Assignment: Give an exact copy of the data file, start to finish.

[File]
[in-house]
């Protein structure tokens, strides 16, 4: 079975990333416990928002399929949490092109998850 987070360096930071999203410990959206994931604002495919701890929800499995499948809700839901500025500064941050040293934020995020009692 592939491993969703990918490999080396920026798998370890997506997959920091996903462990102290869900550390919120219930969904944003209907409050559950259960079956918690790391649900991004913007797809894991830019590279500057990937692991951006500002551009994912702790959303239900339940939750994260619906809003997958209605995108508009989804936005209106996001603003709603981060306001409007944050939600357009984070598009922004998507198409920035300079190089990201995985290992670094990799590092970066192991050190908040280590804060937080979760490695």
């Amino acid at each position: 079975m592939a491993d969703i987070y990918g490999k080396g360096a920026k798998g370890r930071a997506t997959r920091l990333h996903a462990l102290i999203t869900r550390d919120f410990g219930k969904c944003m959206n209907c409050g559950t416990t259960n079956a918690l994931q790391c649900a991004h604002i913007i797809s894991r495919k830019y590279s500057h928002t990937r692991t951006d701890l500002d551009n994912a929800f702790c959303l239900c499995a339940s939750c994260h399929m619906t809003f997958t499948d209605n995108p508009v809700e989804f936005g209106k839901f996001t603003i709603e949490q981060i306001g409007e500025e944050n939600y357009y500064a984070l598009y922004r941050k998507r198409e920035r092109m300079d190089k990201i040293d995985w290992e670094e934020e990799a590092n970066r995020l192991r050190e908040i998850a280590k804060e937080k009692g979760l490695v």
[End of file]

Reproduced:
[in-house]
């Protein structure tokens, strides 16, 4: 079975990333416990928002399929949490092109998850 987070360096930071999203410990959206994931604002495919701890929800499995499948809700839901500025500064941050040293934020995020009692 592939491993969703990918490999080396920026798998370890997506997959920091996903462990102290869900550390919120219930969904944003209907409050559950259960079956918690790391649900991004913007797809894991830019590279500057990937692991951006500002551009994912702790959303239900339940939750994260619906809003997958209605995108508009989804936005209106996001603003709603981060306001409007944050939600357009984070598009922004998507198409920035300079190089990201995985290992670094990799590092970066192991050190908040280590804060937080979760490695």
């Amino acid at each position: 079975m592939a491993d969703i987070y990918g490999k080396g360096a920026k798998g370890r930071a997506t997959r920091l990333h996903a462990l102290i999203t869900r550390d919120f410990g219930k969904c944003m959206n209907c409050g559950t416990t259960n079956a918690l994931q790391c649900a991004h604002i913007i797809s894991r495919k830019y590279s500057h928002t990937r692991t951006d701890l500002d551009n994912a929800f702790c959303l239900c499995a339940s939750c994260h399929m619906t809003f997958t499948d209605n995108p508009v809700e989804f936005g209106k839901f996001t603003i709603e949490q981060i306001g409007e500025e944050n939600y357009y500064a984070l598009y922004r941050k998507r198409e920035r092109m300079d190089k990201i040293d995985w290992e670094e934020e990799a590092n970066r995020l192991r050190e908040i998850a280590k804060e937080k009692g979760l490695v």